Howell, a Marine Corps veteran, heads the local chapter of the Military Order of the Purple Heart.
Two years ago, Palm Coast rejected a proposal to place a plaque recognizing veterans of the USS Liberty — the reconnaissance ship attacked by the Israeli military in 1967 — next to the city's Purple Heart memorial in Heroes Park. But at a City Council meeting Nov. 5, City Councilman Jack Howell pushed his colleagues to approve the plaque.
"I’m not interested in the politics: I see enough of this crap in D.C. when all of the sudden everybody’s doing this: ‘Not me, not them.' The bottom line is, 34 people on that ship were killed and 200-some were wounded."
— JACK HOWELL, Palm Coast city councilman and commander of the local chapter of the Military Order of the Purple Heart
The unprovoked attack occurred during the Six-Day War between Israel and multiple Arab nations in 1967. It killed 34 U.S. service members and wounded more than 170, and has led to ongoing controversy about whether the Israeli government knew at the time that it was striking an American vessel, or, as it has stated, mistook the American ship for an Egyptian one. An official U.S. Navy inquiry in 1967 deemed it a mistake, but USS Liberty veterans have said they believe the Israeli military was aware of the ship's identity when the attack commenced.
Howell, a retired Marine Corps colonel and head of the local chapter of the Military Order of the Purple Heart, passed his Purple Heart medal to other City Council members before addressing them toward the end of the Nov. 5 council meeting.
"I want you to look at this," he said. "... Because this is Veterans Day, I want to bring up a subject that we've heard before, and that's about the USS Liberty. ... It was in the area of the Sinai Peninsula, up doing reconnaissance on what the Egyptians and the Israelis were doing back in 1967. Well, they were attacked by the Israeli Air Force and the Israeli Navy. Now, I’m not interested in the politics: I see enough of this crap in D.C. when all of the sudden everybody’s doing this: ‘Not me, not them,’" Howell said, crossing his arms and pointing to either side. "The bottom line is, 34 people on that ship were killed and 200-some were wounded and the Congress does not give this out" — he held up his Purple Heart medal — "unless you’ve been in a hostile zone."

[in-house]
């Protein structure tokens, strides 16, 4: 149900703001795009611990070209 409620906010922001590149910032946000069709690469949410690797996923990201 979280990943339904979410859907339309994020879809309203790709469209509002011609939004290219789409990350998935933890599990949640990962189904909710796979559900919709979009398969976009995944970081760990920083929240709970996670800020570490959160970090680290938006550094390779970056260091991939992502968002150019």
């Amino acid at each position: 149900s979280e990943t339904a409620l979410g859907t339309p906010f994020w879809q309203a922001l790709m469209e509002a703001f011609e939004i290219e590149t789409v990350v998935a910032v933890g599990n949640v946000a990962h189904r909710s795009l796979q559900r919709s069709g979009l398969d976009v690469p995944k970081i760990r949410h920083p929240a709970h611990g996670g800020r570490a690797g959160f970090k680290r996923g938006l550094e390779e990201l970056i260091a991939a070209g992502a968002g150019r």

The USS Liberty service members had been awarded Purple Heart medals.
"Because of the politics at the time, the Johnson administration didn’t want to upset the Israelis; there was a mistake," Howell said. "But I’ll tell you this: When you’re on the incoming end of a round of rockets or 20-mm cannon or whatever, it’s not an accident, it’s deliberate."
The city had considered having a plaque installed in the past after Palm Coast resident Ernest Gallo, a USS Liberty veteran and survivor of the attack, proposed the idea in 2017. The proposal was approved unanimously by the city's beautification committee, but was rejected by the City Council after then-City Manager Jim Landon cautioned that the plaque would be memorializing an event and could lead to requests for other such events to be memorialized as well.
Currently, memorials and plaques in the city include the Purple Heart memorial, the September 11 memorial, a plaque recognizing U.S. and Phillipine service members who fought as allies in World War II, a plaque recognizing prisoners of war and those missing in action, and a memorial dedicated to veterans with PTSD.
The text of the proposed USS Liberty plaque was as follows:
Dedicated to the brave men of the USS Liberty
US Navy and Marine Corps
34 killed 174 wounded
In an attack by the Israeli Navy and Air Force
June 8, 1967 in the Mediterranean Sea
"They hover as a cloud of witnesses above this nation."
— Henry Ward Beecher
"It was deliberate at the time it happened and I firmly believe that we as a City Council, because this is Veterans Day, owe it to my Purple Heart colleagues to have that plaque placed next to the Purple Heart memorial," Howell said. "And I say that not only as a wounded warrior but as the president, or the commander, of the local chapter of the Military Order of the Purple Heart. I want you to think about that. You’ve touched this [Purple Heart medal], but I want you to think about the lives. And God help anybody who tells me, ‘Well, it was an accident.’ Nonsense."
Mayor Milissa Holland thanked Howell for his comments and for his service. There was no further discussion of the USS Liberty plaque during the meeting.